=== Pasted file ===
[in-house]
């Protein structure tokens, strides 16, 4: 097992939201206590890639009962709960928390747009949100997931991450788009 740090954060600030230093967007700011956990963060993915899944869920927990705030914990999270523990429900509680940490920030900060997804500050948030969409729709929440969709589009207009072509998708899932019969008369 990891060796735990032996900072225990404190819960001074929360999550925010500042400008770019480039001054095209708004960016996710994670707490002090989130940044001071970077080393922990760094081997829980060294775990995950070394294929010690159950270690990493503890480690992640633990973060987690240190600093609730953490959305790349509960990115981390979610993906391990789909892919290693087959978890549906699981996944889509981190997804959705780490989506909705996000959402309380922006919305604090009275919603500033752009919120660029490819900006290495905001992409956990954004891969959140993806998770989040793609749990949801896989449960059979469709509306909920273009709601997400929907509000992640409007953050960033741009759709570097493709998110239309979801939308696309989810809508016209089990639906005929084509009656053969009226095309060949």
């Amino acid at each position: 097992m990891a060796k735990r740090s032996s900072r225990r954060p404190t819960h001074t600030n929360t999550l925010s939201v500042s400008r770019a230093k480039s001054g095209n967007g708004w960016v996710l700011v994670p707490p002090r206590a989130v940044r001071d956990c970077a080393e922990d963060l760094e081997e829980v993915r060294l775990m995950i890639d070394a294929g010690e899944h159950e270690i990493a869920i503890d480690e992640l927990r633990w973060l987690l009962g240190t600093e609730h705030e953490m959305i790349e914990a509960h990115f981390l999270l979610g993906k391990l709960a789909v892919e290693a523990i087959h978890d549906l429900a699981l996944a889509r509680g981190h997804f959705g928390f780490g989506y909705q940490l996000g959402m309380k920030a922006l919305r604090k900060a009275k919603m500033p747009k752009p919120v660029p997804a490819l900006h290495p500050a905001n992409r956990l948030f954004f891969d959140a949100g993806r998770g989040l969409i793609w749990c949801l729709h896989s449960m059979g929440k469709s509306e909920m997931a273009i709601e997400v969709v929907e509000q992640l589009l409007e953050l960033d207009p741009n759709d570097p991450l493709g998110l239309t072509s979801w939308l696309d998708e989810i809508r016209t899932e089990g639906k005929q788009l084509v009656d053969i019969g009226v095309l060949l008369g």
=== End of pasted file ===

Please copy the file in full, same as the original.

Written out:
[in-house]
């Protein structure tokens, strides 16, 4: 097992939201206590890639009962709960928390747009949100997931991450788009 740090954060600030230093967007700011956990963060993915899944869920927990705030914990999270523990429900509680940490920030900060997804500050948030969409729709929440969709589009207009072509998708899932019969008369 990891060796735990032996900072225990404190819960001074929360999550925010500042400008770019480039001054095209708004960016996710994670707490002090989130940044001071970077080393922990760094081997829980060294775990995950070394294929010690159950270690990493503890480690992640633990973060987690240190600093609730953490959305790349509960990115981390979610993906391990789909892919290693087959978890549906699981996944889509981190997804959705780490989506909705996000959402309380922006919305604090009275919603500033752009919120660029490819900006290495905001992409956990954004891969959140993806998770989040793609749990949801896989449960059979469709509306909920273009709601997400929907509000992640409007953050960033741009759709570097493709998110239309979801939308696309989810809508016209089990639906005929084509009656053969009226095309060949």
């Amino acid at each position: 097992m990891a060796k735990r740090s032996s900072r225990r954060p404190t819960h001074t600030n929360t999550l925010s939201v500042s400008r770019a230093k480039s001054g095209n967007g708004w960016v996710l700011v994670p707490p002090r206590a989130v940044r001071d956990c970077a080393e922990d963060l760094e081997e829980v993915r060294l775990m995950i890639d070394a294929g010690e899944h159950e270690i990493a869920i503890d480690e992640l927990r633990w973060l987690l009962g240190t600093e609730h705030e953490m959305i790349e914990a509960h990115f981390l999270l979610g993906k391990l709960a789909v892919e290693a523990i087959h978890d549906l429900a699981l996944a889509r509680g981190h997804f959705g928390f780490g989506y909705q940490l996000g959402m309380k920030a922006l919305r604090k900060a009275k919603m500033p747009k752009p919120v660029p997804a490819l900006h290495p500050a905001n992409r956990l948030f954004f891969d959140a949100g993806r998770g989040l969409i793609w749990c949801l729709h896989s449960m059979g929440k469709s509306e909920m997931a273009i709601e997400v969709v929907e509000q992640l589009l409007e953050l960033d207009p741009n759709d570097p991450l493709g998110l239309t072509s979801w939308l696309d998708e989810i809508r016209t899932e089990g639906k005929q788009l084509v009656d053969i019969g009226v095309l060949l008369g």